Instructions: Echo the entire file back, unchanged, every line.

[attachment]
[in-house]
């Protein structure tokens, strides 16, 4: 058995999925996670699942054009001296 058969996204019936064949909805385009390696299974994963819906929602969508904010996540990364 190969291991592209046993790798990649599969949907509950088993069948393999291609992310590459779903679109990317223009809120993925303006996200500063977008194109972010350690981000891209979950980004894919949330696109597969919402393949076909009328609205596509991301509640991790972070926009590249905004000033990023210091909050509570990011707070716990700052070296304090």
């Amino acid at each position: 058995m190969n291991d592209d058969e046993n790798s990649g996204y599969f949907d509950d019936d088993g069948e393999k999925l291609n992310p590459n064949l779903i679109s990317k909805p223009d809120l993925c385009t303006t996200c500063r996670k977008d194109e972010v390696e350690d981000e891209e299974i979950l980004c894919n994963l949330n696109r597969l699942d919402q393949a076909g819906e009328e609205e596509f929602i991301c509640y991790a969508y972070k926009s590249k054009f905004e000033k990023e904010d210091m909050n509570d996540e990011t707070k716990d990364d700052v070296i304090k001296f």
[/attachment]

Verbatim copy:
[in-house]
């Protein structure tokens, strides 16, 4: 058995999925996670699942054009001296 058969996204019936064949909805385009390696299974994963819906929602969508904010996540990364 190969291991592209046993790798990649599969949907509950088993069948393999291609992310590459779903679109990317223009809120993925303006996200500063977008194109972010350690981000891209979950980004894919949330696109597969919402393949076909009328609205596509991301509640991790972070926009590249905004000033990023210091909050509570990011707070716990700052070296304090």
């Amino acid at each position: 058995m190969n291991d592209d058969e046993n790798s990649g996204y599969f949907d509950d019936d088993g069948e393999k999925l291609n992310p590459n064949l779903i679109s990317k909805p223009d809120l993925c385009t303006t996200c500063r996670k977008d194109e972010v390696e350690d981000e891209e299974i979950l980004c894919n994963l949330n696109r597969l699942d919402q393949a076909g819906e009328e609205e596509f929602i991301c509640y991790a969508y972070k926009s590249k054009f905004e000033k990023e904010d210091m909050n509570d996540e990011t707070k716990d990364d700052v070296i304090k001296f």